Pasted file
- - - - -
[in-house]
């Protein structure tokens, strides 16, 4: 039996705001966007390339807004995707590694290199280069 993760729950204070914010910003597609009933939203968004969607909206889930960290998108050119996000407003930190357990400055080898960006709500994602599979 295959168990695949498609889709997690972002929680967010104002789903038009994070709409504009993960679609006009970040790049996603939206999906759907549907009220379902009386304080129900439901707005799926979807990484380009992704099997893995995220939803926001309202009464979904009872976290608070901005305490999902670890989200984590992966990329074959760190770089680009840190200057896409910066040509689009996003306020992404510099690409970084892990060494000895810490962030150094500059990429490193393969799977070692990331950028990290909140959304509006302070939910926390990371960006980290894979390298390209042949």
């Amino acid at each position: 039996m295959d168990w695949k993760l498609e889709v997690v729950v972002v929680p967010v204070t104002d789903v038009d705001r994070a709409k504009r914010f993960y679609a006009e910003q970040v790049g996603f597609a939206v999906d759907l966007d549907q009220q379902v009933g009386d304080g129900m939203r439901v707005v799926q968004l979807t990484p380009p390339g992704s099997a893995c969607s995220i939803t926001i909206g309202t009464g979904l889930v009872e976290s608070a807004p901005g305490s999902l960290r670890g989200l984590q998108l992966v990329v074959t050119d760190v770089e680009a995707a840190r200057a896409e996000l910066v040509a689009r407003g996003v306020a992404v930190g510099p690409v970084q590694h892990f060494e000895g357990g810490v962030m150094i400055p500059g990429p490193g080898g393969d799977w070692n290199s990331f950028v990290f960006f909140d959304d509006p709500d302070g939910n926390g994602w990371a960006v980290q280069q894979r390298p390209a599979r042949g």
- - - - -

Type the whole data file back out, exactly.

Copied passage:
[in-house]
């Protein structure tokens, strides 16, 4: 039996705001966007390339807004995707590694290199280069 993760729950204070914010910003597609009933939203968004969607909206889930960290998108050119996000407003930190357990400055080898960006709500994602599979 295959168990695949498609889709997690972002929680967010104002789903038009994070709409504009993960679609006009970040790049996603939206999906759907549907009220379902009386304080129900439901707005799926979807990484380009992704099997893995995220939803926001309202009464979904009872976290608070901005305490999902670890989200984590992966990329074959760190770089680009840190200057896409910066040509689009996003306020992404510099690409970084892990060494000895810490962030150094500059990429490193393969799977070692990331950028990290909140959304509006302070939910926390990371960006980290894979390298390209042949």
């Amino acid at each position: 039996m295959d168990w695949k993760l498609e889709v997690v729950v972002v929680p967010v204070t104002d789903v038009d705001r994070a709409k504009r914010f993960y679609a006009e910003q970040v790049g996603f597609a939206v999906d759907l966007d549907q009220q379902v009933g009386d304080g129900m939203r439901v707005v799926q968004l979807t990484p380009p390339g992704s099997a893995c969607s995220i939803t926001i909206g309202t009464g979904l889930v009872e976290s608070a807004p901005g305490s999902l960290r670890g989200l984590q998108l992966v990329v074959t050119d760190v770089e680009a995707a840190r200057a896409e996000l910066v040509a689009r407003g996003v306020a992404v930190g510099p690409v970084q590694h892990f060494e000895g357990g810490v962030m150094i400055p500059g990429p490193g080898g393969d799977w070692n290199s990331f950028v990290f960006f909140d959304d509006p709500d302070g939910n926390g994602w990371a960006v980290q280069q894979r390298p390209a599979r042949g």